Gaute Hagen, task leader of the Nuclear Theory program in ORNL’s Physics Division, was cited by the APS Division of Nuclear Physics “for contributions to the development of coupled-cluster models in nuclear physics and his theoretical predictions for the structure of rare isotopes.” Hagen earned his doctorate in theoretical nuclear physics from the University of Bergen in Norway and received a Department of Energy Office of Science Early Career Award for understanding weak processes in atomic nuclei from first principles.


Masaaki Matsuda, neutron scattering scientist in the Spectroscopy Group of ORNL’s Neutron Sciences Directorate, was cited by the Division of Condensed Matter Physics “for important contributions to the study of spin-lattice effects in frustrated magnets and to the study of electronic phase separation and magnetic excitations in lightly-doped high-TC cuprate superconductors in using neutron scattering.” Matsuda was a principal researcher at the Japan Atomic Energy Agency and Riken, the Japanese Institute of Physical and Chemical Research, before joining ORNL in 2010.


Parans Paranthaman, Corporate Fellow and leader of the Materials Chemistry Group in ORNL’s Chemical Sciences Division, was cited by the APS Forum on Industrial and Applied Physics “for distinguished contributions to the field of materials synthesis and characterization for high temperature superconductors, solar cells, lithium ion batteries and additive manufacturing of magnetic materials.” Paranthaman is a Distinguished UT-Battelle Inventor, 2016 ORNL Inventor of the Year and a UT-ORNL joint faculty member with the Bredesen Center for Interdisciplinary Research and Graduate Education.

Knoxville Police officers cited for outstanding work

Knoxville Mayor Madeline Rogero and Police Chief Eve Thomas recently recognized members of the KPD for outstanding work.

The Lifesaving Award was given to officer Derrick White for his response to a cameraman choking on food. White has been with the department since July 2011.

White performed Heimlich maneuver on the individual who was unable to speak or communicate with others and could only produce violent choking sounds. White was able to dislodge food from the man’s throat, which allowed normal airway flow to resume.

Chief Thomas said, “Officer White’s quick recognition of the cameraman in distress and his immediate response prevented an unfortunate incident from turning into a tragedy.’’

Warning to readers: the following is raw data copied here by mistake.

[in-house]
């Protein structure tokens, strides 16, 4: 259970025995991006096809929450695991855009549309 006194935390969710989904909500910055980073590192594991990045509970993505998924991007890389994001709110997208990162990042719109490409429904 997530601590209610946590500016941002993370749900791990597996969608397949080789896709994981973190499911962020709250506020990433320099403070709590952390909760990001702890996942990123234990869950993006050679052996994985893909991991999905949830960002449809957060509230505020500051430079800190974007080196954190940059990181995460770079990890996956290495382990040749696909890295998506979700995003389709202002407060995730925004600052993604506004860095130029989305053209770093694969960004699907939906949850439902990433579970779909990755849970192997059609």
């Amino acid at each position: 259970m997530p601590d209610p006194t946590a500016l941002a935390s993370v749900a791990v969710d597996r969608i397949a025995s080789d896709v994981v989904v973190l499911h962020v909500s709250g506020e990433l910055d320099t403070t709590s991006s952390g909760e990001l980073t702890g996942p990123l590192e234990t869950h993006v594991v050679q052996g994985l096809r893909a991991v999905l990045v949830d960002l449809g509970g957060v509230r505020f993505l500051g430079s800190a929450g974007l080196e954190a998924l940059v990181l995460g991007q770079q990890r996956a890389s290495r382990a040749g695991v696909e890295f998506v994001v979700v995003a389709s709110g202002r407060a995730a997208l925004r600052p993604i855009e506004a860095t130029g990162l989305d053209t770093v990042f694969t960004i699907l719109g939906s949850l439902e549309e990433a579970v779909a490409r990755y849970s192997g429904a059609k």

Officer David Chandler and officer Ethan Grantham were named the department’s officers of the month.

Chandler has been with KPD since November 2015 while Officer Grantham has been with the department since February 2017.

The officers dealt with a shooting victim and also suspects who did not wish to cooperate in the investigation which included a shooting, a hit and run and the thief of vehicles.

Within several hours and after two foot pursuits, Chandler and Grantham had two male suspects in custody.

“Although the suspects were not cooperating, Officer Chandler and Officer Grantham developed information that led to the recovery of a Dodge pickup that had been stolen from a rental company in which the suspects had been driving,’’ Thomas says. The officers later located the silver Lexus that had been involved in the earlier shooting and hit and run.

“Officers Chandler and Grantham were very professional, diligent and productive with this investigation,’’ Thomas added. “There is no doubt that by these two officers going the extra mile to investigate this violent shooting, even though the supposed victim refused to cooperate, helped reduce more violent behavior by the parties involved.

Officer Floyd Fox, who has worked at KPD since 2002, was also named an officer of the month, for helping an elderly resident who said she had not eaten in three days.

A quick survey of the kitchen revealed she had cans of food, but the woman explained that her family member, who is addicted to drugs, had pawned everything he could of hers including her walker and her hand-held can opener, which she had to use in spite of her severe arthritis.

Using his own money, Fox brought the woman milk, eggs, bread and an electric can opener.

“Officer Fox is truly a fine example of a police officer going beyond his normal duty, willing to give away his own money that he probably needed for his own family, but yet willing to sacrifice it for one of

Officer J.D. Hopkins, a member of KPD since 1999, was given a citation as an officer of the month for response to a home invasion and, later, a shooting at the same residence.

Chief Thomas says, “In Assistant District Attorney Tammy Hicks’ officer commendation letter, she praised Hopkins’ outstanding job in the suspect’s probable cause hearing in Juvenile Court relaying the very tense situation in which he did his best to avoid shooting two young men who he believed were about to raise the gun and shoot at him.”